So you’re getting started in Excel and you’ve heard about how great formulas are. There’s just one thing — you don’t know much about how to use Excel formulas. Forget complex stuff like the PI function in Excel; the basics can be confusing too!
Let’s fix that right now. As a bonus, we’ve also put together our list of the 12 best basic Excel formulas.
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Use this free Excel file to practice along with the tutorial.
What are formulas used for in Excel?
Formulas are what take Excel from being a plain spreadsheet to being a productivity tool. They are mathematical expressions that simplify and, at times, automate mathematical and logical operations so that we can solve problems and analyze data.
Excel interprets a formula as a command to do a calculation using one or more of the basic math operations — addition, subtraction, multiplication, and division.
These operations are represented by the plus, minus, asterisk, and forward slash (+, -, *, /) symbols, respectively. To signal that a calculation is expected, always start an Excel formula with an equal (=) sign.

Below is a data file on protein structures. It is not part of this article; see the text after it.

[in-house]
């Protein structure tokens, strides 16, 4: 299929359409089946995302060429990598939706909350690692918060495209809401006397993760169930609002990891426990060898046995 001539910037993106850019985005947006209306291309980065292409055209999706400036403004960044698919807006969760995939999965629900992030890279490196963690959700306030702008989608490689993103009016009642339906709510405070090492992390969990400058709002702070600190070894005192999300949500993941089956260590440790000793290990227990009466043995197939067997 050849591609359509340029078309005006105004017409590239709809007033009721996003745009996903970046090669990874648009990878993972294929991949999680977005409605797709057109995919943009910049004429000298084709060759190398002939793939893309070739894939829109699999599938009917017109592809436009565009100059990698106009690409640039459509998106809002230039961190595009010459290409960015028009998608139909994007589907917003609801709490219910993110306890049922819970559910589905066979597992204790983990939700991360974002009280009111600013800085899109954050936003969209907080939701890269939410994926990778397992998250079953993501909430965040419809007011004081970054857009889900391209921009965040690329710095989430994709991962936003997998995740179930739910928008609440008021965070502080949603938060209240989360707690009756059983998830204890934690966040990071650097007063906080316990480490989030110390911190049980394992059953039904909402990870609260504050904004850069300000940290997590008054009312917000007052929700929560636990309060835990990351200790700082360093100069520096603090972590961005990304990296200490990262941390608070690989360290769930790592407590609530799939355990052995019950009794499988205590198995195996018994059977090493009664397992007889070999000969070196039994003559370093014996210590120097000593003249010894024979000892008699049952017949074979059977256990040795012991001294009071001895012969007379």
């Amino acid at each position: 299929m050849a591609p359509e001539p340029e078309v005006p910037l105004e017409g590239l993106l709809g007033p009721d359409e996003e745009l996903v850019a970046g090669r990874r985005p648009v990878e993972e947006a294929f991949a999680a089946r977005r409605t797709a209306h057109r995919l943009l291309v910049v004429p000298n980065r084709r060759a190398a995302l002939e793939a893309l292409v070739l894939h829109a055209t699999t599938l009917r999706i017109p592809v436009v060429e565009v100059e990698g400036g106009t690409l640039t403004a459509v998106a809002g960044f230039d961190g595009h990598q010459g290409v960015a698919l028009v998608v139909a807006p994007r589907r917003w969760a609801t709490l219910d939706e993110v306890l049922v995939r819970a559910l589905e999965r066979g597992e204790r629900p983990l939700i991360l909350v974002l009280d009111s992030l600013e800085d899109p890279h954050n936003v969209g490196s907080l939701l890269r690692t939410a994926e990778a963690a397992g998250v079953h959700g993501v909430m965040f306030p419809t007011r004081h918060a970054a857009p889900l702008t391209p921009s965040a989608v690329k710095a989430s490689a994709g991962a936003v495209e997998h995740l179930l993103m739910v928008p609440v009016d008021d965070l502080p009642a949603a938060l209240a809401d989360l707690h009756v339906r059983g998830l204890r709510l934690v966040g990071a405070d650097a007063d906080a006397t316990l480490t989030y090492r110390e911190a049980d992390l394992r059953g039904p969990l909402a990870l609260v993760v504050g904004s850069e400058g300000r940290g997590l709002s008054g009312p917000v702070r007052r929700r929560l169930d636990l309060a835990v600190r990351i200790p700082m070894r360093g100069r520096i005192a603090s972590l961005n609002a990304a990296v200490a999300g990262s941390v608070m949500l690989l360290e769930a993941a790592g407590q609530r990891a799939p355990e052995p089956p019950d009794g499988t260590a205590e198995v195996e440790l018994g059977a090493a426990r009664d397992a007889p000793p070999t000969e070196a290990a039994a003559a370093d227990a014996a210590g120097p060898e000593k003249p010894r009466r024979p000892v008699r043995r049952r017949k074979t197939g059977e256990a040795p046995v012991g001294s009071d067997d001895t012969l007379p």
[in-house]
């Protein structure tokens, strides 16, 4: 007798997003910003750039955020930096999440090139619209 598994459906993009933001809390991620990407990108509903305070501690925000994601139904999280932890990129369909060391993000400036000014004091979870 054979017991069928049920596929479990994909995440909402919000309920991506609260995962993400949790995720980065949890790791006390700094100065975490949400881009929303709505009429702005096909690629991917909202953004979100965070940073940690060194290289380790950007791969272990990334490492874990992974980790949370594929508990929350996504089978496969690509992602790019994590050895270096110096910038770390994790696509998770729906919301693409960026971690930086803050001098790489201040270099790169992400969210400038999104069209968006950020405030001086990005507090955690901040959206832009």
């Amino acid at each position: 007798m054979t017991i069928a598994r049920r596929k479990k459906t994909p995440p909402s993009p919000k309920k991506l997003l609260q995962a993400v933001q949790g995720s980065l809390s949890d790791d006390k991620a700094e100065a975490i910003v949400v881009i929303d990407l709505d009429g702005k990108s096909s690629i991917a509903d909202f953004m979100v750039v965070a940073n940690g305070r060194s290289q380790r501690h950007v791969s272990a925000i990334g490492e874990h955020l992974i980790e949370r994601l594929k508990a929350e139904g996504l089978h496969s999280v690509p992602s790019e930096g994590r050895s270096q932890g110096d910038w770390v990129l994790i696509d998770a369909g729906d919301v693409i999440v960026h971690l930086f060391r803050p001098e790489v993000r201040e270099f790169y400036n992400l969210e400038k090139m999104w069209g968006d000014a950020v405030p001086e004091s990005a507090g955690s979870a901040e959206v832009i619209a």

So, this is a formula:
But this isn’t a formula:
What’s the difference between formulas and functions?
Functions are Excel-defined formulas. They are Excel’s way of allowing you to quickly perform complicated or frequently-used formulas without having to build the task yourself step by step.
Since functions are actually formulas, they also begin with an equal sign, but the most recognizable thing about functions is that they have friendly names defined within Excel.
The names of these functions are meant to be easy to remember by being close to the action they perform. For instance, there’s the SUM function to add values, the LOWER function to convert text to lowercase, and the COUNTBLANK function that counts the number of empty cells within a range.
Each function has arguments or values that should be stated in a particular order. Once valid arguments are provided in the correct format, Excel performs the calculation and displays the result in the cell where the formula was entered.
For example, here’s how to find the average or mean of a group of numbers. We can enter a formula by adding the numbers using the plus (+) symbol, then, using the forward slash (/), dividing that total by the number of values within the data set. However, instead of performing these steps, a pre-built AVERAGE function exists in Excel to perform this task with very little effort on your part.
Function syntax and return value
Excel functions have a syntax or a format that they must follow in order to be considered valid.
All functions have the following general structure:
equal sign > function name > open parenthesis > arguments > close parenthesis
For example, to find the average of values in cells A2 to A10, the AVERAGE formula would be written in the following way: